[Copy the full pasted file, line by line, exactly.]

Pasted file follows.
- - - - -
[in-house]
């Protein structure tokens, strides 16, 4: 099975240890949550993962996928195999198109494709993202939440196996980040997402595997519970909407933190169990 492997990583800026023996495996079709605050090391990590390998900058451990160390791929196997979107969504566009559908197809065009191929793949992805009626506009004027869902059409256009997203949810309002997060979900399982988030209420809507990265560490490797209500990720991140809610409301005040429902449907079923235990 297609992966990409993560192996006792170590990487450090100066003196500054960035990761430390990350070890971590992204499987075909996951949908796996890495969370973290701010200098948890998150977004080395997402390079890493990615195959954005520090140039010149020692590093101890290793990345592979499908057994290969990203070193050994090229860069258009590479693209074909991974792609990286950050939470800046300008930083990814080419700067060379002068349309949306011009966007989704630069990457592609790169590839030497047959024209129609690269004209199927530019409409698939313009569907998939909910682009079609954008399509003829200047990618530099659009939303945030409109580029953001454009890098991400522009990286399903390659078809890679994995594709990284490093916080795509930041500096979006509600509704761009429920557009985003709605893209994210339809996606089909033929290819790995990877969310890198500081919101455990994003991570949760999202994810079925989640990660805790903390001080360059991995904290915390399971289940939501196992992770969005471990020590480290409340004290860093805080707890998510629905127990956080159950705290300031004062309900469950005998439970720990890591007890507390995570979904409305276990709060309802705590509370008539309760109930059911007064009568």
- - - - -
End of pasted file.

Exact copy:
[in-house]
């Protein structure tokens, strides 16, 4: 099975240890949550993962996928195999198109494709993202939440196996980040997402595997519970909407933190169990 492997990583800026023996495996079709605050090391990590390998900058451990160390791929196997979107969504566009559908197809065009191929793949992805009626506009004027869902059409256009997203949810309002997060979900399982988030209420809507990265560490490797209500990720991140809610409301005040429902449907079923235990 297609992966990409993560192996006792170590990487450090100066003196500054960035990761430390990350070890971590992204499987075909996951949908796996890495969370973290701010200098948890998150977004080395997402390079890493990615195959954005520090140039010149020692590093101890290793990345592979499908057994290969990203070193050994090229860069258009590479693209074909991974792609990286950050939470800046300008930083990814080419700067060379002068349309949306011009966007989704630069990457592609790169590839030497047959024209129609690269004209199927530019409409698939313009569907998939909910682009079609954008399509003829200047990618530099659009939303945030409109580029953001454009890098991400522009990286399903390659078809890679994995594709990284490093916080795509930041500096979006509600509704761009429920557009985003709605893209994210339809996606089909033929290819790995990877969310890198500081919101455990994003991570949760999202994810079925989640990660805790903390001080360059991995904290915390399971289940939501196992992770969005471990020590480290409340004290860093805080707890998510629905127990956080159950705290300031004062309900469950005998439970720990890591007890507390995570979904409305276990709060309802705590509370008539309760109930059911007064009568």